Stopping Unfair, Deceptive, or Abusive Acts or Practices in the Collection of Consumer Debts

The Consumer Financial Protection Bureau (CFPB) has issued a very useful and timely bulletin around the rights of consumers and agencies when it comes to debt collection practices in context of laws enacted under the Dodd-Frank Wall Street Reform and Consumer Protection Act. For the millions of Americans dealing with debt collectors or those who may have to in the future, the guidelines provided by the CFPB are quite useful. Unfair, deceptive or Abusive acts include:

  • Collecting or assessing a debt and/or any additional amounts in connection with a debt (including interest, fees, and charges) not expressly authorized by the agreement creating the debt or permitted by law
  • Failing to post payments timely or properly or to credit a consumer’s account with payments that the consumer submitted on time and then charging late fees to that consumer
  • Taking possession of property without the legal right to do so. This applies to small and large institutions, particularly those looking to leverage rising property prices by buying distressed housing at below market prices
  • Revealing the consumer’s debt, without the consumer’s consent, to the consumer’s employer and/or co-workers. This form of harassment is used by some unscrupulous debt collectors to shame consumers into paying their debts
  • Falsely representing the character, amount, or legal status of the debt. This particularly applies in fraudulent cases where identity theft may be an issue
  • Misrepresenting that a debt collection communication is from an attorney
  • Misrepresenting that a communication is from a government source or that the source of the communication is affiliated with the government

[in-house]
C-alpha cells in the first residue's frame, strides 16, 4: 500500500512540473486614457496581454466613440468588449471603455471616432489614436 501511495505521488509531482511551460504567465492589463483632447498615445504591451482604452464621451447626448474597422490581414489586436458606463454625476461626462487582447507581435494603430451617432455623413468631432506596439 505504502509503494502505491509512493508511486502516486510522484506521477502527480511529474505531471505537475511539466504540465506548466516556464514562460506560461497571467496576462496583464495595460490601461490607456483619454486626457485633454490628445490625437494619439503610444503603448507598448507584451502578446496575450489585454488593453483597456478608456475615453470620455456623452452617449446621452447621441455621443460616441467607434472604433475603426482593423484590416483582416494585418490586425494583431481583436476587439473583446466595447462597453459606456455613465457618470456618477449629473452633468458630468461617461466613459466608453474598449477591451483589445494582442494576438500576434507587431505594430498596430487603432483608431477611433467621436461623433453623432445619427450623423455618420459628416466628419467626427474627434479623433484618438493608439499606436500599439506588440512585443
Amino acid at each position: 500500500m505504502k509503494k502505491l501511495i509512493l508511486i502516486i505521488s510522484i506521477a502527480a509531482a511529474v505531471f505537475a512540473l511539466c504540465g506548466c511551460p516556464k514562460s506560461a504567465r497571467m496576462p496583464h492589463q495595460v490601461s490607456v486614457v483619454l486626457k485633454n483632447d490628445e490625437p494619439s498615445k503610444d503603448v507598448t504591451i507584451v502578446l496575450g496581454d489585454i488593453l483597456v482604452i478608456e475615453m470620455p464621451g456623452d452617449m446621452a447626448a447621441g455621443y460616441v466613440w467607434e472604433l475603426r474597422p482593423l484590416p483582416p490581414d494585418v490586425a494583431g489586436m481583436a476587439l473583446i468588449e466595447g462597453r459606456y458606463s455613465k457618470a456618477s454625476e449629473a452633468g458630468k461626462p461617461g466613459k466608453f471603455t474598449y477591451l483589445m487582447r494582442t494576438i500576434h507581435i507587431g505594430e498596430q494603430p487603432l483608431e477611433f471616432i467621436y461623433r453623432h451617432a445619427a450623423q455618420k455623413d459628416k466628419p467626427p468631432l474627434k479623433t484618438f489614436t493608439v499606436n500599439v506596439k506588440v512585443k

• Misrepresenting whether information about a payment or nonpayment would be furnished to a credit reporting agency
  • Misrepresenting to consumers that their debts would be waived or forgiven if they accepted a settlement offer, when the company does not, in fact, forgive or waive the debt
  • Threatening any action that is not intended or the covered person or service provider does not have the authorization to pursue, including false threats of lawsuits, arrest, prosecution, or imprisonment for non-payment of a debt

I am sure you have been or seen others deal with one or more of the situations above. The good thing is that the CFPB has also provided some easy to read guidelines and action letter templates to help consumers deal with some of the above situations in a more effective manner. This includes the following action letters that allow consumers to request more information about a debt the collector has told them that they owe, dispute the debt and for the debt collector to prove responsibility or stop communication, restrict how and when a debt collector can contact them or stop all contact and finally what to do if a debt collectors has initiated formal legal proceedings.,

Remember all communication with debt collectors should be done in writing, so use these templates and included guidelines as a starting point.

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1 thought on “Stopping Unfair, Deceptive, or Abusive Acts or Practices in the Collection of Consumer Debts”

  1. Unfortunately the list of prohibited “abusive acts” pretty much summarizes the business model of many collection agencies. That’s why the world’s largest debt collector just received a record $3.2 million penalty from the FTC.

    Having debts one cannot pay does not give others license to beat you up. Know your rights, and defend yourself. Many consumer rights attorneys can turn the tables on abusive debt collectors, winning you a financial judgment.


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